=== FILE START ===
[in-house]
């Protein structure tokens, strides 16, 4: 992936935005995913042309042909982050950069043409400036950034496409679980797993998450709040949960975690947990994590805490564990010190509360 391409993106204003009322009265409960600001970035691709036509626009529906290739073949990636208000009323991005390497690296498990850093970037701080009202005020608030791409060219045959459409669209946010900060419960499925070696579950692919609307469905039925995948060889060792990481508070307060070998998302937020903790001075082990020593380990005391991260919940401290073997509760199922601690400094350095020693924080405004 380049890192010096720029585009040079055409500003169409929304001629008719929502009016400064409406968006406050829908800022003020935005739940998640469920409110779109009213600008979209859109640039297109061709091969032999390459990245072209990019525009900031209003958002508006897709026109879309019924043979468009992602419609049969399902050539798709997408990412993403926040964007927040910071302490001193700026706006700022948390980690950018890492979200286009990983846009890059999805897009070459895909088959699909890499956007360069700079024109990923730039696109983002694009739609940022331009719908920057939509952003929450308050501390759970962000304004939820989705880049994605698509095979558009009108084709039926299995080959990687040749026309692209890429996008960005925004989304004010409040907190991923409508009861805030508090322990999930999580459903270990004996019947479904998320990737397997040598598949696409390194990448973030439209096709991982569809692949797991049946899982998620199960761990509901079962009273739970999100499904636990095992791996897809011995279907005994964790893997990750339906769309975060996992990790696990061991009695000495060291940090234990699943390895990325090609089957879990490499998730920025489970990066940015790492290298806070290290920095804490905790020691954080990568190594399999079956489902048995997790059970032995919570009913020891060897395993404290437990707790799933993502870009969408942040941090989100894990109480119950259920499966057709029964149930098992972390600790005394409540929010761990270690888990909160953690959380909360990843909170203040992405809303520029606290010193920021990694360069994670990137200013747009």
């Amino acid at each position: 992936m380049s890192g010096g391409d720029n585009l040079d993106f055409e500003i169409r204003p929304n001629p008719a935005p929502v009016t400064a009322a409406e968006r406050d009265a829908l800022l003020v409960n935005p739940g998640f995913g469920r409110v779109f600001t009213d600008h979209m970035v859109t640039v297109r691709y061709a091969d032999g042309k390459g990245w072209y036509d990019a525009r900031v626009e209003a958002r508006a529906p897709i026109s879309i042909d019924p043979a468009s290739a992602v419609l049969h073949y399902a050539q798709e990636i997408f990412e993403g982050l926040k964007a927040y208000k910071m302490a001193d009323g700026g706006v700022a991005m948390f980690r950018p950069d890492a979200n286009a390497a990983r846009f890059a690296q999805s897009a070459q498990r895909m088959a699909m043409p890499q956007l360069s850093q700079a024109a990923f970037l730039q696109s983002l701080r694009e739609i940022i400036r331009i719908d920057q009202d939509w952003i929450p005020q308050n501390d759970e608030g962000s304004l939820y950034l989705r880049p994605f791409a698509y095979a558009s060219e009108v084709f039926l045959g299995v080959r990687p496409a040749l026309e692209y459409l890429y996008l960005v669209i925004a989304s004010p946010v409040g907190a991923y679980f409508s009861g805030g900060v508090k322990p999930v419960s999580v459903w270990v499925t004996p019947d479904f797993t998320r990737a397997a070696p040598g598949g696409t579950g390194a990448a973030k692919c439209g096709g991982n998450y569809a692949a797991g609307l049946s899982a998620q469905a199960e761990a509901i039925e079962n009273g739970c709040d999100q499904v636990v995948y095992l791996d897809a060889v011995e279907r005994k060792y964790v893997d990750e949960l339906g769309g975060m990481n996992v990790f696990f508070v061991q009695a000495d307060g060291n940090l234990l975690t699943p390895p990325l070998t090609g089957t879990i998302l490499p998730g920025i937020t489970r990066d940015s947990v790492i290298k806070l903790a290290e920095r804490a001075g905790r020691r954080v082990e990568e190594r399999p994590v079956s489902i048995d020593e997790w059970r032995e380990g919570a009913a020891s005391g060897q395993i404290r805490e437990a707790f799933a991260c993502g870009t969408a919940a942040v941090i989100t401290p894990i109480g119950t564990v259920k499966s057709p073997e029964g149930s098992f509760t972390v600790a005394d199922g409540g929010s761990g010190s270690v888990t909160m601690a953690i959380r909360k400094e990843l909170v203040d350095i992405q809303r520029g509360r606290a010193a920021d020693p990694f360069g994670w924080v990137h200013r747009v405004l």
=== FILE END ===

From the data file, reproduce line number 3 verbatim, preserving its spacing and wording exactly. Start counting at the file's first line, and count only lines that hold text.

């Amino acid at each position: 992936m380049s890192g010096g391409d720029n585009l040079d993106f055409e500003i169409r204003p929304n001629p008719a935005p929502v009016t400064a009322a409406e968006r406050d009265a829908l800022l003020v409960n935005p739940g998640f995913g469920r409110v779109f600001t009213d600008h979209m970035v859109t640039v297109r691709y061709a091969d032999g042309k390459g990245w072209y036509d990019a525009r900031v626009e209003a958002r508006a529906p897709i026109s879309i042909d019924p043979a468009s290739a992602v419609l049969h073949y399902a050539q798709e990636i997408f990412e993403g982050l926040k964007a927040y208000k910071m302490a001193d009323g700026g706006v700022a991005m948390f980690r950018p950069d890492a979200n286009a390497a990983r846009f890059a690296q999805s897009a070459q498990r895909m088959a699909m043409p890499q956007l360069s850093q700079a024109a990923f970037l730039q696109s983002l701080r694009e739609i940022i400036r331009i719908d920057q009202d939509w952003i929450p005020q308050n501390d759970e608030g962000s304004l939820y950034l989705r880049p994605f791409a698509y095979a558009s060219e009108v084709f039926l045959g299995v080959r990687p496409a040749l026309e692209y459409l890429y996008l960005v669209i925004a989304s004010p946010v409040g907190a991923y679980f409508s009861g805030g900060v508090k322990p999930v419960s999580v459903w270990v499925t004996p019947d479904f797993t998320r990737a397997a070696p040598g598949g696409t579950g390194a990448a973030k692919c439209g096709g991982n998450y569809a692949a797991g609307l049946s899982a998620q469905a199960e761990a509901i039925e079962n009273g739970c709040d999100q499904v636990v995948y095992l791996d897809a060889v011995e279907r005994k060792y964790v893997d990750e949960l339906g769309g975060m990481n996992v990790f696990f508070v061991q009695a000495d307060g060291n940090l234990l975690t699943p390895p990325l070998t090609g089957t879990i998302l490499p998730g920025i937020t489970r990066d940015s947990v790492i290298k806070l903790a290290e920095r804490a001075g905790r020691r954080v082990e990568e190594r399999p994590v079956s489902i048995d020593e997790w059970r032995e380990g919570a009913a020891s005391g060897q395993i404290r805490e437990a707790f799933a991260c993502g870009t969408a919940a942040v941090i989100t401290p894990i109480g119950t564990v259920k499966s057709p073997e029964g149930s098992f509760t972390v600790a005394d199922g409540g929010s761990g010190s270690v888990t909160m601690a953690i959380r909360k400094e990843l909170v203040d350095i992405q809303r520029g509360r606290a010193a920021d020693p990694f360069g994670w924080v990137h200013r747009v405004l």